More councils ‘must do their bit’ for child migrants in Kent


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Kent County Council has said it cannot safely care for any more lone child migrants

Growing numbers of lone migrant children arriving at Dover have led the government to call on councils outside Kent to “take responsibility” for them.

More than 200 places have been pledged by 48 authorities across England.

Children are waiting at the Kent Intake Unit, a Border Force facility in Dover, before being placed in social care.

Campaigners said keeping children there was worrying, but the Home Office said children were being prioritised and stayed there as briefly as possible.

‘Entirely preventable situation’

The move to keep asylum-seeking children at the facility was announced this week after Kent County Council said it could not safely care for any more child migrants.

But Bella Sankey, director of Detention Action campaign group, said the situation was a “scandal”, adding: “It is deeply worrying that this entirely preventable situation has occurred.”

Kent Refugee Action Network said Border Force officers did not have the skills to care for vulnerable children.

Officials have said washing facilities, food and places to sleep are provided at the Dover unit and there is a separate room for families and lone children.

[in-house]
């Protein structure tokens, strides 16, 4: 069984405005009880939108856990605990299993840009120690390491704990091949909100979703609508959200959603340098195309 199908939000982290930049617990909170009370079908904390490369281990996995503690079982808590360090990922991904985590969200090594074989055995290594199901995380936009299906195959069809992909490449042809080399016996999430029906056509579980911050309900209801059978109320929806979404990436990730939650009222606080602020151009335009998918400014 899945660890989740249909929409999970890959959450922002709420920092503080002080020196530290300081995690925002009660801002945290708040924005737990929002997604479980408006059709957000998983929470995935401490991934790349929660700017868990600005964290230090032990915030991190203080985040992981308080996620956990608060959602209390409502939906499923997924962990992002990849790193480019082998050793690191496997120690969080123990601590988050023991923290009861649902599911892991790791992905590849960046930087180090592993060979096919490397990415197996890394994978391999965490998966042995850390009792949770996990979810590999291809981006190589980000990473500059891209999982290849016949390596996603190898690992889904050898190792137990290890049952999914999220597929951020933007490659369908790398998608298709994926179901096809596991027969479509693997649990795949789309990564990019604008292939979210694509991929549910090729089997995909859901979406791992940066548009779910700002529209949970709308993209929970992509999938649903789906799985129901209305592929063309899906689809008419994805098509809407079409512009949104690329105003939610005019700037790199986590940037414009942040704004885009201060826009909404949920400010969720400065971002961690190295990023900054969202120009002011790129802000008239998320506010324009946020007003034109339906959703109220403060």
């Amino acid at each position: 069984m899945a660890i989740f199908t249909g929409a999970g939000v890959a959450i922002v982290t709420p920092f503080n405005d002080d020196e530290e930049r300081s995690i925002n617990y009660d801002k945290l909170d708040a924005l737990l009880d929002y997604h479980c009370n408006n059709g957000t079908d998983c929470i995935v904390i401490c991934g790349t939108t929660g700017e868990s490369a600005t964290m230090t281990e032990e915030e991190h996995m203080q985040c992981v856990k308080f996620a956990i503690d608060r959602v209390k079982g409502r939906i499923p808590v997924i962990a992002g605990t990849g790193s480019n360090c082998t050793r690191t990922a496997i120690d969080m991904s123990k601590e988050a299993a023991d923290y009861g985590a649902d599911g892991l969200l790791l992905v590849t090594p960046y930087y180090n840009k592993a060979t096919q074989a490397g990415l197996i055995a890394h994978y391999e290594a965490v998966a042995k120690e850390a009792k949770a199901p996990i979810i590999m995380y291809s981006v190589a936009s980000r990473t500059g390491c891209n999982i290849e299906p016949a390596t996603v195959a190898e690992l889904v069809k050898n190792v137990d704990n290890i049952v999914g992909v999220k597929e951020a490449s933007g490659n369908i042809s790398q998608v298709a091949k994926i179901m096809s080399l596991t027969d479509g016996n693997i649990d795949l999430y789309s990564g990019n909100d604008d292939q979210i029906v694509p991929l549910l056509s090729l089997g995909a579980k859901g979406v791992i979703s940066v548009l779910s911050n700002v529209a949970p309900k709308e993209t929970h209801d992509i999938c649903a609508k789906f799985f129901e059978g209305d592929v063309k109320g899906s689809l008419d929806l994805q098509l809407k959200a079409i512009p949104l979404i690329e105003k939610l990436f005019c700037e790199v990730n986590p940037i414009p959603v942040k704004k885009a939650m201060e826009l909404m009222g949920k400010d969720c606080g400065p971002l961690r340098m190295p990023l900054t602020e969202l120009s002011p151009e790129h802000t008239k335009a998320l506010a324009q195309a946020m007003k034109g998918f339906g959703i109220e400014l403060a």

By law, children can only be detained for 24 hours.

More than 400 children, most of whom arrived in Dover across the English Channel by small boat, have entered Kent County Council’s care so far this year.

The BBC has asked the Home Office how many children are currently at the Dover unit, and how long they have stayed there for.

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The number of children crossing the Channel in dinghies is rising, Kent County Council has said

On Thursday, the government said the Home Office, Department for Education and Ministry of Housing, Communities and Local Government were writing to local authorities “urging them to come forward, play their part and take responsibility”.

A Home Office spokeswoman said: “We continue to provide Kent County Council with support, including significant increases in funding, but the burden being placed on them is unacceptable and cannot continue.

“We are grateful to the 48 local authorities who have pledged more than 200 places to support our National Transfer Scheme, but we need more to come forward and do their bit for vulnerable children.”

Critics have said the voluntary National Transfer Scheme should be mandatory for councils and the government said the scheme would be reviewed.



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